Wham! Bang! Thank You Ma’am!
There is a class of coder who believes it is their solemn duty to complete tickets as quickly as possible, to get things done regardless of the consequences, to ‘finish’ things as rapidly as they can, and get their code merged despite objections during code review. There are two sides to this, and it’s definitely a world-view that’s worth discussing here.
Driven by deadlines
In their defence, there are always pressures to complete work on time, and there should always be the opportunity to improve code as it evolves.
However, this is a very myopic standpoint that frustrates and irritates those who feel that the big picture should always be considered.
Because of the drive to deliver, as many corners are cut as possible. Unit tests are often missing or incomplete. Anything that’s missing from the specification is ignored, and certainly no additional documentation is created. Performance and security concerns are secondary. In some cases, even functional requirements are skipped if they don’t make sense instead of seeking clarification.
Elvi have a tendency to claim done far too early, and tend to force things through code review rather than accept constructive critique.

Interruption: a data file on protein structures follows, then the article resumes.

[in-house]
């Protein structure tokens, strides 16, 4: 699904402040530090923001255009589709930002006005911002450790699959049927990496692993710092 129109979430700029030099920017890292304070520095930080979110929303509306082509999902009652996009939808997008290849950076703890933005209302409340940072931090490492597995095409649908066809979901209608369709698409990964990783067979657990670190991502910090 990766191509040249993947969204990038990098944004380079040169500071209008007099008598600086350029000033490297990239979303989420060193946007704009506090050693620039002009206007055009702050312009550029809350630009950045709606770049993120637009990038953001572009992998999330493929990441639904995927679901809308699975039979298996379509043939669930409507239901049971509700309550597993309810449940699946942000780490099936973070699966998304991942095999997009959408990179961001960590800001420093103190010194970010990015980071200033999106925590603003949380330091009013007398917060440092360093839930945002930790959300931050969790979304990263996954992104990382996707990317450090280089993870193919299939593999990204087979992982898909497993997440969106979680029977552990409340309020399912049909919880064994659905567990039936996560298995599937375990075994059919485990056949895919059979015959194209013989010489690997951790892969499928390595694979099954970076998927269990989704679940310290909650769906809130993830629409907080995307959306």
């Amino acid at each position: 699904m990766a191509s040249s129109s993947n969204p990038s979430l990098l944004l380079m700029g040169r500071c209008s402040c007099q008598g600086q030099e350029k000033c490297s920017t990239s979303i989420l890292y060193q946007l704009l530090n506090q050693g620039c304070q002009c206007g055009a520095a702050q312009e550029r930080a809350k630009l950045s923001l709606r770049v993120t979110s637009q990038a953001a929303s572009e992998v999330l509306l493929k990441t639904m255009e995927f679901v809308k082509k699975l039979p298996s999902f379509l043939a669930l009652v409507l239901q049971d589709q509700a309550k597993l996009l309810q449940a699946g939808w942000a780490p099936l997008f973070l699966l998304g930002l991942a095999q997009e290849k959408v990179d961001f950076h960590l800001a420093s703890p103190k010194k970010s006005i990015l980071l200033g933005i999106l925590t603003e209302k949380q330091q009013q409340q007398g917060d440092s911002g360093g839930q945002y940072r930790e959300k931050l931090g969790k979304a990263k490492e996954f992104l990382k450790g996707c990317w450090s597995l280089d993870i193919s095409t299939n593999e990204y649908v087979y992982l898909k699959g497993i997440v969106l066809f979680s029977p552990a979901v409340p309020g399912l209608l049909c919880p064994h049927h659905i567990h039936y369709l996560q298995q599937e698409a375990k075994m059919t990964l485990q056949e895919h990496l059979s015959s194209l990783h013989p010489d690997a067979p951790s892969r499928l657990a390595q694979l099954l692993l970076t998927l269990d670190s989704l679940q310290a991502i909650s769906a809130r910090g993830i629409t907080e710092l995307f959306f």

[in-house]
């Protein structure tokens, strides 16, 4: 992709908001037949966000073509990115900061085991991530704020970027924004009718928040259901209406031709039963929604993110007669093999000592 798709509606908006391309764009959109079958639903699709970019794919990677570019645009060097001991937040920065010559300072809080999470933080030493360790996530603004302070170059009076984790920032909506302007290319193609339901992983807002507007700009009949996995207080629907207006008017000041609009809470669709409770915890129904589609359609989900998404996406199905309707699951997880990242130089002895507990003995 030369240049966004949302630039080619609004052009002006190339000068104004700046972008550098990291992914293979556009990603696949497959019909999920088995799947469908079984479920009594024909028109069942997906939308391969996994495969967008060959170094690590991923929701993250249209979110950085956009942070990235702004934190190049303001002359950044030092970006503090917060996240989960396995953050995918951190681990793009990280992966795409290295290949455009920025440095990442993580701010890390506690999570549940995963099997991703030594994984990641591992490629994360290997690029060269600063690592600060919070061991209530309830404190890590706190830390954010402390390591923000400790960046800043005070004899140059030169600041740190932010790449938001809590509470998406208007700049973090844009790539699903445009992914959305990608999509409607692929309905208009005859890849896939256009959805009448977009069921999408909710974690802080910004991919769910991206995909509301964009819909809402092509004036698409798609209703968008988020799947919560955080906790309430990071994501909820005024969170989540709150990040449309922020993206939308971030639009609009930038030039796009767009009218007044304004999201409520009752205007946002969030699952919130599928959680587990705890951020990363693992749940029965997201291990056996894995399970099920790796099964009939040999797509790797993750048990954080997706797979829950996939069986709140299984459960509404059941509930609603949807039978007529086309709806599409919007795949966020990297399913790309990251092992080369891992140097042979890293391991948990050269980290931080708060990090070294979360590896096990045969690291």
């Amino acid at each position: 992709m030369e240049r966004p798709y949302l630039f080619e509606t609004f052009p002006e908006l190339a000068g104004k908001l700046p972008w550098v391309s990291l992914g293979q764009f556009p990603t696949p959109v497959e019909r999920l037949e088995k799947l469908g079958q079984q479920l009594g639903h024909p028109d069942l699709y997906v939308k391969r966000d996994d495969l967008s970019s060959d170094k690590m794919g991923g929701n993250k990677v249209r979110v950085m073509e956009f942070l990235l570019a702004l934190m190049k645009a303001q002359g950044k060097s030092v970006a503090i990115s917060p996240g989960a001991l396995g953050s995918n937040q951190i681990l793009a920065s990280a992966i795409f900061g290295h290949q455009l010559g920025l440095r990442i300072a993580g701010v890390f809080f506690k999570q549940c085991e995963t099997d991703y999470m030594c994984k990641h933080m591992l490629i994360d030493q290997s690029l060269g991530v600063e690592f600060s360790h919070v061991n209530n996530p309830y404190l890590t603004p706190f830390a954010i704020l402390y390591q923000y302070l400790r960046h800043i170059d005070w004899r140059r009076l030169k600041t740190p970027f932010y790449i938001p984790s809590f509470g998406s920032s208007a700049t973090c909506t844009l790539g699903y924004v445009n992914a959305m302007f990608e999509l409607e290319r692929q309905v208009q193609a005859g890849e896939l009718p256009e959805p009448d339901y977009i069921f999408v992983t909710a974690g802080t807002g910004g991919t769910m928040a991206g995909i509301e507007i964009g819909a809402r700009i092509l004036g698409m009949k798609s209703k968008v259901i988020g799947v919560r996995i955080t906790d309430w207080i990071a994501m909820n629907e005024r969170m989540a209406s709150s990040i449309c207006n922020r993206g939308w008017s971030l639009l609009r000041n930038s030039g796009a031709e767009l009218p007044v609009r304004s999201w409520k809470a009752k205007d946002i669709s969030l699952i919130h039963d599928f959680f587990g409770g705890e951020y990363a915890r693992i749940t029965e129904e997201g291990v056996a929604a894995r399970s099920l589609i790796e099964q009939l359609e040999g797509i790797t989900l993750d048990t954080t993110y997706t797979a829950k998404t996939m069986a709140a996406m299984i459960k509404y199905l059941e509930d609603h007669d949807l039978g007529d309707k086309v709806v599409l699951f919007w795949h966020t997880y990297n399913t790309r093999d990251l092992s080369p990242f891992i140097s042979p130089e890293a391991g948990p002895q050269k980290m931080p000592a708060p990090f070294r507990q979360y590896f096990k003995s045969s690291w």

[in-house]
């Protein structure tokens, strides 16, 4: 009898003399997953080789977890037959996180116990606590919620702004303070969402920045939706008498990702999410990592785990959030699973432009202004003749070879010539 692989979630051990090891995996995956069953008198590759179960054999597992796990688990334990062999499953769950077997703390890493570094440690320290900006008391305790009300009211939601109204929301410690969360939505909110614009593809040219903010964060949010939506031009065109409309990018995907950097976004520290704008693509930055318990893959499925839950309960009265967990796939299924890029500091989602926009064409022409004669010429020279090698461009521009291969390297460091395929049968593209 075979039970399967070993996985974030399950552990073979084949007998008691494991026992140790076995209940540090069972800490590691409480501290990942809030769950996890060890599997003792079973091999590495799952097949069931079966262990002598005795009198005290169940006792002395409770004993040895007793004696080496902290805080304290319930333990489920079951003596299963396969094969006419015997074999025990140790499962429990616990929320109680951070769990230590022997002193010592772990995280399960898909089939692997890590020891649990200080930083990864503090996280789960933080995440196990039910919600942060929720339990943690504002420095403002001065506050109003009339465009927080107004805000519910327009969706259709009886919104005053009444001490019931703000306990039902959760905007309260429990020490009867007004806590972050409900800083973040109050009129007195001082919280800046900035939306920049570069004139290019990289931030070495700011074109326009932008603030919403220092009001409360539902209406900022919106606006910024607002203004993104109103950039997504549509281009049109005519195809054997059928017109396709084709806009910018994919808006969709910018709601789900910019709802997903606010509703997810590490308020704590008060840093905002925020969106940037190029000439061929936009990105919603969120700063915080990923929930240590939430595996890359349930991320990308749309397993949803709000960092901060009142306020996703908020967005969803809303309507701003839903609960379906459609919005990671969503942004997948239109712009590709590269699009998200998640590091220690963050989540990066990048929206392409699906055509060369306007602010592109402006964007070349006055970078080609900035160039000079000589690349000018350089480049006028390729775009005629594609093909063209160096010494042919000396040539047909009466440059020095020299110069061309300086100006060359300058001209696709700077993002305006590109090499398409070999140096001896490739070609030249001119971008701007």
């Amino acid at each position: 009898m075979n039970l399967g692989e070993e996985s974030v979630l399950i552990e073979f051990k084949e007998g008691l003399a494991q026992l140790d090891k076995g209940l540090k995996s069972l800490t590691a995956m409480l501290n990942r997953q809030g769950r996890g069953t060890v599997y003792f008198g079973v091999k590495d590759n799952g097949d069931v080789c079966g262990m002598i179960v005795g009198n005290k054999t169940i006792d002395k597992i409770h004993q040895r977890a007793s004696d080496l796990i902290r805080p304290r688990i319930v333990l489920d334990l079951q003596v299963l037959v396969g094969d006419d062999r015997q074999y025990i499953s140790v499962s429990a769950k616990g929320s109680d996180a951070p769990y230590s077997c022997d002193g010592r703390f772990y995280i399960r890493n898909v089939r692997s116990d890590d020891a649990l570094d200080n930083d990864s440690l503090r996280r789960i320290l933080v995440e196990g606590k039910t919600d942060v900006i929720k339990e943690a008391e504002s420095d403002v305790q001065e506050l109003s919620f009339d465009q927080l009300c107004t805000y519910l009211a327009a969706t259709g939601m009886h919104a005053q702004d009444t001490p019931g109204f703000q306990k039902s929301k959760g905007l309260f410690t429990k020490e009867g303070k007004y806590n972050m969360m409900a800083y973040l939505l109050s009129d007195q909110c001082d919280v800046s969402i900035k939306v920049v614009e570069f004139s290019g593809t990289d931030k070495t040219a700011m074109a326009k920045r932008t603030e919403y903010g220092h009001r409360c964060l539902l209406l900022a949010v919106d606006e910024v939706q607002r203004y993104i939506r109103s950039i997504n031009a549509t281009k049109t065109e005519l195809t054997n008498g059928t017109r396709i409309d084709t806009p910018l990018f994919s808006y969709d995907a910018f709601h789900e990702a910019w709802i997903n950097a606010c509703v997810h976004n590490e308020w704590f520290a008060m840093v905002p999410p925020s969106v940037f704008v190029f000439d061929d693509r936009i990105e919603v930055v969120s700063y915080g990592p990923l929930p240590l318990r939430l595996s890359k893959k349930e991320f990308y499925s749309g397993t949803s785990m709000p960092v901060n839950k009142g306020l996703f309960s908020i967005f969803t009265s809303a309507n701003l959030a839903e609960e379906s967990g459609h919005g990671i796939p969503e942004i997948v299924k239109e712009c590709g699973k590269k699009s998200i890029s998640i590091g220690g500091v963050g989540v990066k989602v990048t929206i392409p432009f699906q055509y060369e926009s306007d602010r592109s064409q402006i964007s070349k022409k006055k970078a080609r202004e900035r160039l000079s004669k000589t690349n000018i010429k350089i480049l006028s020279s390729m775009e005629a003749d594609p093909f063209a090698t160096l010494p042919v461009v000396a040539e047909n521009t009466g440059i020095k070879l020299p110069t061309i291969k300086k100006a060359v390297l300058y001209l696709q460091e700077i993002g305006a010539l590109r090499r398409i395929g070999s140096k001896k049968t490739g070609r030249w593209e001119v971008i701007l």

Lack of refactoring
This approach also fails to take into account that late in the project refactoring is so expensive and thus rarely happens. It’s also dependent on good unit tests, which Elvises (Elvi?) seem to have trouble producing.
This does tend to lead to a quick turnaround of tasks, or so it would seem. Features get ‘finished’ quickly, at least in the progress reports. If it wasn’t for the limited testing, this might even sound like a good approach.
With the right support, and on projects with a ‘move fast, break things’ policy, Elvi can thrive. They also do well where changes are transient and can be undone or reworked with a low or zero footprint.
Elvi are seen as hacky. The leave a mess, which makes them highly suitable to throwaway work like proof-of-concept development, or pre-sales. Unfortunately this kind of quick-and-dirty, cowboy coding is harmful when the product must be maintained, particularly when Elvis has left the building.